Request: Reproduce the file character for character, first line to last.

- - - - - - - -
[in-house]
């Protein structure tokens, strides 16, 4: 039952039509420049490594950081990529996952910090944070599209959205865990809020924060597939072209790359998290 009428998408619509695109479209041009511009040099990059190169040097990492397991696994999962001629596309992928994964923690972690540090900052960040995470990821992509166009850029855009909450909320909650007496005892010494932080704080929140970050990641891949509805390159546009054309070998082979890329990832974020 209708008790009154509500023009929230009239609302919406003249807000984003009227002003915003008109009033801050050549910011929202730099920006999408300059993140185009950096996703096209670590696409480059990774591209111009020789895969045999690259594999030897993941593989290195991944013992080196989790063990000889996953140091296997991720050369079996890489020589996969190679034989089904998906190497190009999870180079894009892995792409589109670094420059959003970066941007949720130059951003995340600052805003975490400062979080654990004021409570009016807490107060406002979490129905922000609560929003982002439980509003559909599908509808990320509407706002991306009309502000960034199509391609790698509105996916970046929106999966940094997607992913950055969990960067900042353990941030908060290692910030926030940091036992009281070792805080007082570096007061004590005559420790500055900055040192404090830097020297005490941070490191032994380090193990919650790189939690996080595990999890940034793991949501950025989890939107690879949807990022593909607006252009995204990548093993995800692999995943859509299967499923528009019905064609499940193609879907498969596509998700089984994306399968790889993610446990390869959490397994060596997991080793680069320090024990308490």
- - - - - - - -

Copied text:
[in-house]
């Protein structure tokens, strides 16, 4: 039952039509420049490594950081990529996952910090944070599209959205865990809020924060597939072209790359998290 009428998408619509695109479209041009511009040099990059190169040097990492397991696994999962001629596309992928994964923690972690540090900052960040995470990821992509166009850029855009909450909320909650007496005892010494932080704080929140970050990641891949509805390159546009054309070998082979890329990832974020 209708008790009154509500023009929230009239609302919406003249807000984003009227002003915003008109009033801050050549910011929202730099920006999408300059993140185009950096996703096209670590696409480059990774591209111009020789895969045999690259594999030897993941593989290195991944013992080196989790063990000889996953140091296997991720050369079996890489020589996969190679034989089904998906190497190009999870180079894009892995792409589109670094420059959003970066941007949720130059951003995340600052805003975490400062979080654990004021409570009016807490107060406002979490129905922000609560929003982002439980509003559909599908509808990320509407706002991306009309502000960034199509391609790698509105996916970046929106999966940094997607992913950055969990960067900042353990941030908060290692910030926030940091036992009281070792805080007082570096007061004590005559420790500055900055040192404090830097020297005490941070490191032994380090193990919650790189939690996080595990999890940034793991949501950025989890939107690879949807990022593909607006252009995204990548093993995800692999995943859509299967499923528009019905064609499940193609879907498969596509998700089984994306399968790889993610446990390869959490397994060596997991080793680069320090024990308490």